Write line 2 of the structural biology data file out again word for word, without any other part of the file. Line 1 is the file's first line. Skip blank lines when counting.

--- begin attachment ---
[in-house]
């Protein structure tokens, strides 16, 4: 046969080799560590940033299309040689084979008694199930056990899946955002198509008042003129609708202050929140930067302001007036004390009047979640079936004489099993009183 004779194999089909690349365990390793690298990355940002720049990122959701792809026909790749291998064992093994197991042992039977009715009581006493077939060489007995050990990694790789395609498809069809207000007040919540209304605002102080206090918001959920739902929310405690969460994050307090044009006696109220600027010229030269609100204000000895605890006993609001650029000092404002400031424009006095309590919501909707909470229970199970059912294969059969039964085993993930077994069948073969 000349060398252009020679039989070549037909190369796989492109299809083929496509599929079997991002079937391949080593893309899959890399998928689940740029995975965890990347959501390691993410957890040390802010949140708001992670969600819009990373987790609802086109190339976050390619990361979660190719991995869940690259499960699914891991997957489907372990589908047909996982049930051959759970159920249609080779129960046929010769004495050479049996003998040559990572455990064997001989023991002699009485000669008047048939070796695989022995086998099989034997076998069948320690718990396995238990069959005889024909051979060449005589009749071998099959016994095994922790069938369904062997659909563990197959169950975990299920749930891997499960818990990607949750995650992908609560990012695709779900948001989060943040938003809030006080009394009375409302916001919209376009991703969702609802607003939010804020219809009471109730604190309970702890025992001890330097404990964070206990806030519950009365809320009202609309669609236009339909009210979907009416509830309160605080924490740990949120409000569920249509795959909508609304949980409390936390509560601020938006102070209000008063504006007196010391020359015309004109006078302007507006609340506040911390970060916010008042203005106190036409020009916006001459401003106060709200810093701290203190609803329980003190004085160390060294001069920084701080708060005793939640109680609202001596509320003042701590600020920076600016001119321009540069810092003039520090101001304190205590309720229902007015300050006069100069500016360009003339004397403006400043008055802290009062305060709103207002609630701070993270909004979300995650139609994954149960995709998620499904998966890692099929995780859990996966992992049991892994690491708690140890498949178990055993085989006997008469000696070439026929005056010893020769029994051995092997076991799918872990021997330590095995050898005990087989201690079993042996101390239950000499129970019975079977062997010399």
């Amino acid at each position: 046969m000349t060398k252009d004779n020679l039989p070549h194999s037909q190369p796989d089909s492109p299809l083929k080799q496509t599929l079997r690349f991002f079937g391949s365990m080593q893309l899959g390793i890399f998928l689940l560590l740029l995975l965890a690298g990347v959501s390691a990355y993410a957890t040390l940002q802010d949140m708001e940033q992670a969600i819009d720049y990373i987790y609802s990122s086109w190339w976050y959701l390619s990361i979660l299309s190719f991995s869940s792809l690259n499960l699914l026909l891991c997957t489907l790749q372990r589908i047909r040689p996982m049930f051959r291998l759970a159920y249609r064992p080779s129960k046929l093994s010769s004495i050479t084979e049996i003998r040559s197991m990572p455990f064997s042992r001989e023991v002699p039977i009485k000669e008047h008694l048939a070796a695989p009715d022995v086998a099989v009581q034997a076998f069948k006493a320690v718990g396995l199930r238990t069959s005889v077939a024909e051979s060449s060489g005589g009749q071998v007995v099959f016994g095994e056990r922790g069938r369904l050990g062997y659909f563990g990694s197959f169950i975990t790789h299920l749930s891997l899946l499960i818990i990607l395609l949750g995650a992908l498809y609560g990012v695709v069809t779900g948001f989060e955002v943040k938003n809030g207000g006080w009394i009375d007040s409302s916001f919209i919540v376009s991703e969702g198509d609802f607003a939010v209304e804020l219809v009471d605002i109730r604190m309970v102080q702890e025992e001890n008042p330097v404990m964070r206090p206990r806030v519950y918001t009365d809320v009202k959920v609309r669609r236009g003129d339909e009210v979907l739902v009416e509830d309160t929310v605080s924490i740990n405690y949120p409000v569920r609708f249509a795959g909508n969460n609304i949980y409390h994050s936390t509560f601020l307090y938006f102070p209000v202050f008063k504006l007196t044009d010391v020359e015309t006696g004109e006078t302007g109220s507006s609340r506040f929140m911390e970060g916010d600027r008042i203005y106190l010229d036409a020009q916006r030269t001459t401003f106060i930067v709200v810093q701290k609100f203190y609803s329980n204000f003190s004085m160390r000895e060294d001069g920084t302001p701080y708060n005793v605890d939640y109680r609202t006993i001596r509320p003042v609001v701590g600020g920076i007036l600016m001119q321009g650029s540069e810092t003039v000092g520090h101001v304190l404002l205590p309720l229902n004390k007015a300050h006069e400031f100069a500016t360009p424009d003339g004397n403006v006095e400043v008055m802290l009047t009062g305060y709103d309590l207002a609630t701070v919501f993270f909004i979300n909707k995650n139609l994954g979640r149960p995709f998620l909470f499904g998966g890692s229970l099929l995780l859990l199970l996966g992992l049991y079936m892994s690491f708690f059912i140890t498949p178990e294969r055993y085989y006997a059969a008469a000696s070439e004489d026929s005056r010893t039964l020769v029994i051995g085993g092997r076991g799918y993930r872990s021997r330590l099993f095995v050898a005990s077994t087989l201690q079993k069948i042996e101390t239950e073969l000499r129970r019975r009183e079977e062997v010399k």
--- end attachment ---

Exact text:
């Protein structure tokens, strides 16, 4: 046969080799560590940033299309040689084979008694199930056990899946955002198509008042003129609708202050929140930067302001007036004390009047979640079936004489099993009183 004779194999089909690349365990390793690298990355940002720049990122959701792809026909790749291998064992093994197991042992039977009715009581006493077939060489007995050990990694790789395609498809069809207000007040919540209304605002102080206090918001959920739902929310405690969460994050307090044009006696109220600027010229030269609100204000000895605890006993609001650029000092404002400031424009006095309590919501909707909470229970199970059912294969059969039964085993993930077994069948073969 000349060398252009020679039989070549037909190369796989492109299809083929496509599929079997991002079937391949080593893309899959890399998928689940740029995975965890990347959501390691993410957890040390802010949140708001992670969600819009990373987790609802086109190339976050390619990361979660190719991995869940690259499960699914891991997957489907372990589908047909996982049930051959759970159920249609080779129960046929010769004495050479049996003998040559990572455990064997001989023991002699009485000669008047048939070796695989022995086998099989034997076998069948320690718990396995238990069959005889024909051979060449005589009749071998099959016994095994922790069938369904062997659909563990197959169950975990299920749930891997499960818990990607949750995650992908609560990012695709779900948001989060943040938003809030006080009394009375409302916001919209376009991703969702609802607003939010804020219809009471109730604190309970702890025992001890330097404990964070206990806030519950009365809320009202609309669609236009339909009210979907009416509830309160605080924490740990949120409000569920249509795959909508609304949980409390936390509560601020938006102070209000008063504006007196010391020359015309004109006078302007507006609340506040911390970060916010008042203005106190036409020009916006001459401003106060709200810093701290203190609803329980003190004085160390060294001069920084701080708060005793939640109680609202001596509320003042701590600020920076600016001119321009540069810092003039520090101001304190205590309720229902007015300050006069100069500016360009003339004397403006400043008055802290009062305060709103207002609630701070993270909004979300995650139609994954149960995709998620499904998966890692099929995780859990996966992992049991892994690491708690140890498949178990055993085989006997008469000696070439026929005056010893020769029994051995092997076991799918872990021997330590095995050898005990087989201690079993042996101390239950000499129970019975079977062997010399």